Lemtrada now FDA-approved
FDA approved Lemtrada (alemtuzumab) today for relapsing forms of multiple sclerosis. Because of its safety profile, Lemtrada should generally be reserved for patients who have had inadequate response to two or more other MS medications. Lemtrada is an antibody treatment that is given in the vein over 5 days the first year and 3 days the second year. Eighty percent of patients do not require treatment in the 3rd year. Lemtrada removes certain immune cells from the body for months (approximately 6 months for B lymphocytes and 1 year for T lymphocytes).
In the CARE-MS I Trial, 581 early, active relapsing-remitting patients, who had received no prior MS therapy, were randomized to Rebif or Lemtrada treatment. Compared to those MS patients on Rebif, those individuals on Lemtrada had 55% less relapses. A low percentage of patients had worsening disability on both treatments without a significant difference between Rebif and Lemtrada (11% and 8% respectively worsened). In the CARE-MS II Trial, Lemtrada IV treatment dropped new relapses by half (49%) compared to Rebif in a 2 year trial. People with MS treated with Lemtrada also were 42% less likely to progress in disability than on Rebif and have less MRI activity.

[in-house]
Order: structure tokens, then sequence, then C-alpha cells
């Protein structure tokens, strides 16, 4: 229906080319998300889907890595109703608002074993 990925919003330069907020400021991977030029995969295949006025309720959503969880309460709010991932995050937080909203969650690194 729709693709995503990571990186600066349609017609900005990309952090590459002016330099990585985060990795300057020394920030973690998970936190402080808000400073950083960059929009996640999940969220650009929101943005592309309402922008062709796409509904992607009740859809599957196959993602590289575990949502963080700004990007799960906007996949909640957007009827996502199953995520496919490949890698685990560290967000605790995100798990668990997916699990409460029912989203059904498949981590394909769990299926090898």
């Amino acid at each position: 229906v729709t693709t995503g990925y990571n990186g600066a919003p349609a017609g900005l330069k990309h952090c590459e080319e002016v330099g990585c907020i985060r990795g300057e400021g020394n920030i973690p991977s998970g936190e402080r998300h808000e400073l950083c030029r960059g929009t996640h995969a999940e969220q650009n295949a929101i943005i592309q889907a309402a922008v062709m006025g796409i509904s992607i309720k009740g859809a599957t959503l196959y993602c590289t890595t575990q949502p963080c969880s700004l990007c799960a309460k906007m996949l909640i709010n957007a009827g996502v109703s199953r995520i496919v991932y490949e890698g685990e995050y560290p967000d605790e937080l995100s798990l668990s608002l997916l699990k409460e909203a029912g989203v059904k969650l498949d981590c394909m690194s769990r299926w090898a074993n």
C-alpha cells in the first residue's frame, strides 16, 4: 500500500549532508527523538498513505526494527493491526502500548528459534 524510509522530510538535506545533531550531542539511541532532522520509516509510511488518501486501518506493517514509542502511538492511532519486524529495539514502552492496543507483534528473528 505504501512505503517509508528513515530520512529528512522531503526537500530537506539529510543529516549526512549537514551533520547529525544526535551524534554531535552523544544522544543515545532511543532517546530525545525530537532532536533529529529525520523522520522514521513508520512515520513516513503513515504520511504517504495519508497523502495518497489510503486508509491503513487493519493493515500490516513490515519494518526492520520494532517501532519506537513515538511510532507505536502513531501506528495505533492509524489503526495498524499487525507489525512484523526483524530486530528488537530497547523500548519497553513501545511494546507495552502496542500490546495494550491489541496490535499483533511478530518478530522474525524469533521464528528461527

Autoimmune disease is a risk of Lemtrada including 34% thyroid disease (including 1% orbital involvement), 2% incidence of low platelets which can lead to serious bleeding complications (thrombocyopenia), and 0.3% serious renal disease (glomerular nephropathies). Other risks include serious infections (including fungal and herpetic) and serious infusion reactions including anaphylaxis. Lemtrada may cause an increase risk of malignancy include thyroid cancer, melanoma and lymphoproliferative disorders.
Safety monitoring includes baseline and monthly complete blood count with differential, serum creatinine and urinalysis with cell counts monthly for 4 years. At baseline and every 3 months, blood thyroid function testing (such as TSH) should be checked. In addition, patients need baseline and yearly skin exams to screen for melanoma.
BY: Barry Singer, MD DATE: November 14, 2014 TOPIC: MS Research News